In transgender men who receive masculinizing doses of testosterone to suppress menstruation and induce virilization and whom begin to develop acne, it may be possible to personalize testosterone therapy according to transition goals, priorities, risk factors, and other comorbidities. An analysis evaluated the timing of acne onset in terms of initiation of testosterone treatment in transgender men, along with the biologic, sociodemographic, and behavioral predictors of acne in this patient population. The results were published in the Journal of the American Academy of Dermatology.

A total of 69 transgender men were identified whose hormone treatment had been managed at the Center for Transgender Medicine and Surgery, Boston Medical Center, Massachusetts, from January 1, 2010 through December 31, 2017. Study exclusion criteria were: age <18; testosterone therapy for <2 years, incomplete medical records, and the presence of acne before receiving testosterone therapy. After a systematic medical chart review to identify individuals who qualified for exclusion from the study, 55 transgender men remained in the analysis.

Multivariable logistic regression was used to establish whether acne occurrence in this population of transgender men is influenced by age at initiation of testosterone treatment, race, smoking status, use of alcohol, body mass index, blood pressure, and/or serum testosterone level. The median serum testosterone level of 630 ng/dL was used to distinguish between higher and lower levels.

According to study inclusion criteria, none of the patients had a history of acne before receiving testosterone. Acne was reported in 9% of the transgender men after 3 months of testosterone therapy, 18% of individuals after 6 months of treatment, and 38% of participants after 24 months of therapy at some time point within the study period.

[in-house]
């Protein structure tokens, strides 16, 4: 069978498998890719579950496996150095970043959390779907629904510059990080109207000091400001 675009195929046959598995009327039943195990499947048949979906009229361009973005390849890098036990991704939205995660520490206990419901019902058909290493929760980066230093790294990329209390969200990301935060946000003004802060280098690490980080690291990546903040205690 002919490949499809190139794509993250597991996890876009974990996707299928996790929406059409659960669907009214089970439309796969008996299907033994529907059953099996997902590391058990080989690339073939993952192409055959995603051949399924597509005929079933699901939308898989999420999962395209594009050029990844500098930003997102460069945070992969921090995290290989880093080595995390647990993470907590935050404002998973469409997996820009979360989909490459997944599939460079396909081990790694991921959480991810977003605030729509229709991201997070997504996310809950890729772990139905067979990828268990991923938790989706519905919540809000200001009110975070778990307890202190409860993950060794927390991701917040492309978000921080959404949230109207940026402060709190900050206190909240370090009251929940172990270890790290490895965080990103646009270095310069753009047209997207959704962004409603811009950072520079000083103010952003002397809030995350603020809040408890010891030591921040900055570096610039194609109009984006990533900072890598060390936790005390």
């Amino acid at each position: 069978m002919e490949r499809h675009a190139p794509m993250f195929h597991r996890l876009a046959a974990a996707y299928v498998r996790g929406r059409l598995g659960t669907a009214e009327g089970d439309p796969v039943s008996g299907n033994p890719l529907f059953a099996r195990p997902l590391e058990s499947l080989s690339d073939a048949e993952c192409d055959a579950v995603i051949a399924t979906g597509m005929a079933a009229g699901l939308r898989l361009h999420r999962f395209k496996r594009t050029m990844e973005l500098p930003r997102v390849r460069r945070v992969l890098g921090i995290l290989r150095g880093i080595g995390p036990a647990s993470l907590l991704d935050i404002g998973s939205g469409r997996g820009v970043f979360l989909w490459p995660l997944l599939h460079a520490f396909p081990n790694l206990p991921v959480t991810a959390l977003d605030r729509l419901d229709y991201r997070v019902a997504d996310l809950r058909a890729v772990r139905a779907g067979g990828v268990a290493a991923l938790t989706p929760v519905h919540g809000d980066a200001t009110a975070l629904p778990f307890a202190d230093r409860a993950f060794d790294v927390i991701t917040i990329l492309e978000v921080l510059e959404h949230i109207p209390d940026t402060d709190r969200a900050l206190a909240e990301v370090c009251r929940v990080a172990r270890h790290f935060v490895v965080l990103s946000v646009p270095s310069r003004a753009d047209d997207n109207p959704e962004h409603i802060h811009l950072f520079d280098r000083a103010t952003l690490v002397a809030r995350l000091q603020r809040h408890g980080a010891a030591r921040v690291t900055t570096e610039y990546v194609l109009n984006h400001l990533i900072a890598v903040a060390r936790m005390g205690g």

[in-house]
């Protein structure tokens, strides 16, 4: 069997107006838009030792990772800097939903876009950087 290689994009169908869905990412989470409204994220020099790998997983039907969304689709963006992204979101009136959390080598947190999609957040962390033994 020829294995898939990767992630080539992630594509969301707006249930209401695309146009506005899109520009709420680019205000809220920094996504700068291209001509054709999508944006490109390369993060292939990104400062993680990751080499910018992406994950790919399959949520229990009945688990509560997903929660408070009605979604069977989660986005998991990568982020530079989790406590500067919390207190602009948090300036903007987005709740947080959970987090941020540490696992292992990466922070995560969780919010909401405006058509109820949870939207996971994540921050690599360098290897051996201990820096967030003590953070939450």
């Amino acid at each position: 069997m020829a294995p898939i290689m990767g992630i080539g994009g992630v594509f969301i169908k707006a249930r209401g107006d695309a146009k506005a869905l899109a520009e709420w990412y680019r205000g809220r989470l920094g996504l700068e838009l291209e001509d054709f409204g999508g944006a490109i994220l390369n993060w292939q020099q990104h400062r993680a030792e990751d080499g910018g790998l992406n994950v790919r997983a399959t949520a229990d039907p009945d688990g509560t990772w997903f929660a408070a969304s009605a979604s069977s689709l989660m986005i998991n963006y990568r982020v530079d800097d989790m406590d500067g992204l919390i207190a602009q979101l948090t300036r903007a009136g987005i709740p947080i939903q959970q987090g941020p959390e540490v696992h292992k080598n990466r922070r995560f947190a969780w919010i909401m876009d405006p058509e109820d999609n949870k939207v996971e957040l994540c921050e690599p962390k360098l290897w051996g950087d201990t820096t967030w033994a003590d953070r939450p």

Acne was significantly associated with serum testosterone levels >630 ng/dL (odds ratio [OR] 8.137; 95% CI, 1.53-43.43; P <.02). Increased body mass index was also associated with an elevated incidence of acne (OR 1.18; 95% CI, 1.04-1.33; P =.01), which was increased even more in patients with a positive smoking status (OR 5.51; 95% CI, 1.02-29.77; P <.05).

The investigators concluded that the use of personalized testosterone therapy in transgender men, which is based on certain patient risk factors, may help reduce the development of acne in these individuals.

Reference

Park JA, Carter EE, Larson AR. Risk factors for acne development in the first 2 years after initiating masculinizing testosterone therapy among transgender men [published online January 31, 2019]. J Am Acad Dermatol. doi:10.1016/j.jaad.2018.12.040

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This article originally appeared on Dermatology Advisor